African Central Zaire Lega Peoples Ceremonial Headdress
African Central Zaire Lega Peoples Ceremonial Headdress
African Central Zaire Lega Peoples Ceremonial Headdress
African Central Zaire Lega Peoples Ceremonial Headdress

African Central Zaire Lega Peoples Ceremonial Headdress

1900 to 2000 Zaire

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An African Central Zaire Lega Peoples Ceremonial Headdress Made from the Bony Armour of a Temmincks Pangolin Surmounted with a Fibre Bound Boars Tusk the Fibre Chin Strap Edged with Cowrie Shells
First Half 20th Century

Size: approx: 20cm high, 17cm dia. – 8 ins high, 6¾ ins dia.
See: Finch & Co catalogue no. 12, item no. 31, for a specimen of a Temmincks Pangolin and catalogue no. 19, item no. 61, for another Lega hat
cf: A Lega Headdress made from a Pangolin in the Stanley Collection of African Art in the University of Iowa Museum USA
These ceremonial hats were regarded by the Lega as sacred objects and were only worn by high-ranking initiates of the Lega Bwami society. Demonstrating the status of its owner, the headdress was used in dances to carry an important symbolic message. To the Lega the pangolin is a cultural hero who, they believe, taught them how to roof their houses with an arrangement of large leaves similar to that of its bony scaly carapace. A pattern that is also used in the scarification of the body. Due to the Lega peoples belief in its sanctity strict laws guarantee the pangolin’s protection. They are therefore never hunted and only those found dead in the forest are used by them.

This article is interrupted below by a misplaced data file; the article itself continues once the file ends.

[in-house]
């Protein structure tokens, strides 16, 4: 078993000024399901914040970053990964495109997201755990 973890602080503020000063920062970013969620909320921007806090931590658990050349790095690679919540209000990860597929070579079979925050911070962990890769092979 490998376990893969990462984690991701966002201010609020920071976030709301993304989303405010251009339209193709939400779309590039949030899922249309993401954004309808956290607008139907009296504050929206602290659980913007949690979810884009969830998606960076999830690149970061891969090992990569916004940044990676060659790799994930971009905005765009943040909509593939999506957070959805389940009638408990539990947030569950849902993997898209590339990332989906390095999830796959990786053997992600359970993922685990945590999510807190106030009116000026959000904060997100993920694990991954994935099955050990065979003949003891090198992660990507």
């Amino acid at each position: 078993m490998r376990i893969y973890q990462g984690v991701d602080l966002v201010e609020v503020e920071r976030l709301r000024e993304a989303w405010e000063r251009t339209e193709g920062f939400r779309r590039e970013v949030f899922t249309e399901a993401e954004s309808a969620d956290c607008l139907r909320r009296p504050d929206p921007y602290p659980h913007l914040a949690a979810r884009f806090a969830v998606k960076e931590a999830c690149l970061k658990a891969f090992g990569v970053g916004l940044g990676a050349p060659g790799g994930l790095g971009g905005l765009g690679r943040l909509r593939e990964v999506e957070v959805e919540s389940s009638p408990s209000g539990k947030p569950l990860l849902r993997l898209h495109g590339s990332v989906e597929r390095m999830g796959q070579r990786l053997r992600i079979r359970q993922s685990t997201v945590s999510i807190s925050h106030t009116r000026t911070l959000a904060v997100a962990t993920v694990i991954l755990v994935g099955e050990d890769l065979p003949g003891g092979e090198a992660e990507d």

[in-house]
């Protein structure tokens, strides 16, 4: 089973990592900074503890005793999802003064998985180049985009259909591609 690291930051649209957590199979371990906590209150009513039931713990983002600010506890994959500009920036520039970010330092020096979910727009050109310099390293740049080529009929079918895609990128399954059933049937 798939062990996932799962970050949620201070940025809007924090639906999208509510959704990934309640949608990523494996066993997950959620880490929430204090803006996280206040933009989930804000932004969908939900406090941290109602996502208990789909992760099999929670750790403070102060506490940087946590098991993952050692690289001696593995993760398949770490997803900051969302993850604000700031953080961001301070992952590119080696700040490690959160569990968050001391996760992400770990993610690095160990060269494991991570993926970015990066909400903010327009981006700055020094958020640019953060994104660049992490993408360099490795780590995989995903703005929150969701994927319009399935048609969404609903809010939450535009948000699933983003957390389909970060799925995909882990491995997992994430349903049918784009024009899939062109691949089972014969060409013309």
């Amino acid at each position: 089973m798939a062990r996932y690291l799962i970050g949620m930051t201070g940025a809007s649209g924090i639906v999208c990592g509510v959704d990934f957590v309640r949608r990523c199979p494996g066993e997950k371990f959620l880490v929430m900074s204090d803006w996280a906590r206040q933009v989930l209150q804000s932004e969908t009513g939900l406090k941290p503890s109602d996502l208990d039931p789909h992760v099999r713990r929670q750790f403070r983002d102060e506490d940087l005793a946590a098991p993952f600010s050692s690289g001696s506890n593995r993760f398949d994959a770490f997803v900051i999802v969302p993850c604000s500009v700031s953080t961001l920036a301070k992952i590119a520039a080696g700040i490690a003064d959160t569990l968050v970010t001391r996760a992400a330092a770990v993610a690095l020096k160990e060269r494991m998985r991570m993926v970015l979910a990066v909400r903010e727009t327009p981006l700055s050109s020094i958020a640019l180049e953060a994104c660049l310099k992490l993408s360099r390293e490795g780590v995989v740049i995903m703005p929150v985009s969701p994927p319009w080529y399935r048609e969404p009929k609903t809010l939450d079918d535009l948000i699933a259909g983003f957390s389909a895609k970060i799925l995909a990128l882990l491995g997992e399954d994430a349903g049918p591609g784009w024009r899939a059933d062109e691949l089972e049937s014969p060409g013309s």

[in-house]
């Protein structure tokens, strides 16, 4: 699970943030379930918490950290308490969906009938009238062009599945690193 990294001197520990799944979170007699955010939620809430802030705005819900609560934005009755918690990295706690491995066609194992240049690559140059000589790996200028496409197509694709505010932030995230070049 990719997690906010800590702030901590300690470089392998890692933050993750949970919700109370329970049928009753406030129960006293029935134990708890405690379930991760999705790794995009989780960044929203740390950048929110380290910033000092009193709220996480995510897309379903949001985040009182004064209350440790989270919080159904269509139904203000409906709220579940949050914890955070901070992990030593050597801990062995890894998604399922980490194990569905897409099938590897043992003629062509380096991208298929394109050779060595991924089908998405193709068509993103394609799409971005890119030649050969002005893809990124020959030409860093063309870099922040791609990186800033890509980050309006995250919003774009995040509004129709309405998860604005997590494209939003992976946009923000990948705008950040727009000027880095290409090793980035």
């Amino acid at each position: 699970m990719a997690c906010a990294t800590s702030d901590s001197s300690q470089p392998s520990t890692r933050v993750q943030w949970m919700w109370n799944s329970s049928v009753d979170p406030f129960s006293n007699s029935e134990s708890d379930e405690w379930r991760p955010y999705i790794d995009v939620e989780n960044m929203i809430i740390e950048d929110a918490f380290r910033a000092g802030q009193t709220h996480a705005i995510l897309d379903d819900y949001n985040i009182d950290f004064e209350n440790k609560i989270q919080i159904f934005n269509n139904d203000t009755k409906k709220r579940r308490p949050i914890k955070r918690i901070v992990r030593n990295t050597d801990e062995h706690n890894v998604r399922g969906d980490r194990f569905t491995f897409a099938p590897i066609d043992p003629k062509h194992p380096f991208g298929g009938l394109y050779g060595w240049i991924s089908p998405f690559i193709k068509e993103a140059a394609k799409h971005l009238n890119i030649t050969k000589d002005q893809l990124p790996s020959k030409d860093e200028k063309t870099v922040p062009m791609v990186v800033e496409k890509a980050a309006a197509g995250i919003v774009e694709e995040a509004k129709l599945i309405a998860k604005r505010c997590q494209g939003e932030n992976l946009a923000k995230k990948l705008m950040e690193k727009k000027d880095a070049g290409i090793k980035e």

Medium
Pangolin, fibre, shells
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